With the world’s hugest statue of Jesus, the world’s greatest wetlands and the world’s biggest biodiversity, Brazil’s immensity knows no bounds.
Brazil is a country where soccer reins supreme and people have the right to be coffee-snobs. Famous for its silky white coasts and boisterous beach parties, Brazil also has a serious side. In this South American superstate you’ll find landscapes of majestic mountains and roaring formidable waterfalls. The European inflection of Rio de Janeiro will take you back in time as you marvel through the colonial streets, and the splendour of the Pantanal wetlands will take your breath away.
Brazil travel highlights
Go on safari in Pantanal
The world’s most extensive tropical wetlands host incredible flora and fauna, including wild water plants and man-eating schools of fish.
Fly over Iguazu Falls
On the border of Brazil and Argentina, the Iguazu falls are a sight to behold. This place is testament to the might of mother earth.
Weave through the streets of Rio
Beneath the shadow of Corcovado, Brazil’s most well loved city is truly a melting pot of culture. It’s a place where museums are brimming with art and history, and the music of the Favelas spills out onto the streets.
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Brazil travel FAQs
- Australia: Yes - in advance
- Belgium: Not required
- Canada: Yes - in advance
- Germany: Not required
- Ireland: Not required
- Netherlands: Not required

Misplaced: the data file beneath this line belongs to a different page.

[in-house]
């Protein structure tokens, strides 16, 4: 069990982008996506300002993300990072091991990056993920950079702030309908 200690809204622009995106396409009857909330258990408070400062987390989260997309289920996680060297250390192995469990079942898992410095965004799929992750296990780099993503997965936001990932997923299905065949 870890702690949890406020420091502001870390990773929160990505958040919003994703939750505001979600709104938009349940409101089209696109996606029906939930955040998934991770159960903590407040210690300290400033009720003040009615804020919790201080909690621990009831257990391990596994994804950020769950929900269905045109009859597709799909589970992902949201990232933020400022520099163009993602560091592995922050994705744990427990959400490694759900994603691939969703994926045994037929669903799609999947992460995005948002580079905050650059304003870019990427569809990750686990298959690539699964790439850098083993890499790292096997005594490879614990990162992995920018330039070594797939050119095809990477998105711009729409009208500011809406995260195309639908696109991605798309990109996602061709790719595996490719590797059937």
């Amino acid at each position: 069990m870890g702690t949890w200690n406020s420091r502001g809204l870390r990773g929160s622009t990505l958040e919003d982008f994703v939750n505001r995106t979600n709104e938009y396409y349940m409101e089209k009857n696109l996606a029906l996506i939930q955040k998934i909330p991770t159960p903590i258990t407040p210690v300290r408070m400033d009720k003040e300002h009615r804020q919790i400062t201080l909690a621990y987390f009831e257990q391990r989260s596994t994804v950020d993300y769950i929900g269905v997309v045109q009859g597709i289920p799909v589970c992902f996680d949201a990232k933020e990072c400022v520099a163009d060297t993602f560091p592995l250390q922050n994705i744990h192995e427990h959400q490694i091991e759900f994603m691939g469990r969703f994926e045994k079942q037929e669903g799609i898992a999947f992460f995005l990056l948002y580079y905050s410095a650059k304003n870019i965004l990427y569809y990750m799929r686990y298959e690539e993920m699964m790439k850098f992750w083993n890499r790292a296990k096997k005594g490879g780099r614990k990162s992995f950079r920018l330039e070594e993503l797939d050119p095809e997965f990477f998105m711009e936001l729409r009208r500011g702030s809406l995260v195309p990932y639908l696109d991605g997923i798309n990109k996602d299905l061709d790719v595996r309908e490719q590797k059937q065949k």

- New Zealand: Not required
- South Africa: Not required
- Switzerland: Not required
- United Kingdom: Not required
- United States: Yes - in advance
For more information, contact your local embassy or consulate to find out how to get your visa for Brazil.
Tipping isn’t generally done in Brazil, except in the case of exceptional or surprising services. Most restaurants will include a 10% surcharge on the bill so there’s no need to tip unless you’re particularly dazzled.
Brazil has widely accessible internet coverage, except in remote or rural areas. You’ll have no problem finding WiFi or internet cafes in places like Rio de Janeiro and Sao Paulo.
Mobile phone coverage is good in Brazil, except for some remote and rural areas. Remember to activate global roaming with your provider if you wish to use your mobile while traveling.
Flush toilets are the norm in urban and suburban areas, but squat toilets are still used in rural and remote parts of the country. Soap and toilet paper aren’t always provided, so you may like to carry some with you.
- Cup of coffee in a café = 2 BRL
- Beer in a bar = 3.5 BRL
- Budget meal = 10 BRL
- Three course meal in a restaurant = 60 BRL
Drinking tap water is generally not considered safe in Brazil. For environmental reasons, avoid buying bottled water and bring a bottle or canteen with you. Ask your leader where you can access filters to refill your supply, or carry your own purification tablets with you.
Credit cards are widely accepted in big cities, at hotels and restaurants. When purchasing from street markets and small businesses or shopping in rural areas vendors will only accept cash.
Internationally connected ATMs are common in urban Brazil, but outside of large cities and suburban areas, ATMs are less common. If you’re venturing out of major centres, prepare by carrying cash securely with you.
Yes. All Peregrine passengers are required to purchase travel insurance prior to their trip. Your insurance details will be recorded by your leader on the first day.
For more information on insurance, please go to: http://www.peregrineadventures.com/how-we-can-help/our-services
For a current list of public holidays go to: http://www.worldtravelguide.net/Brazil/public-holidays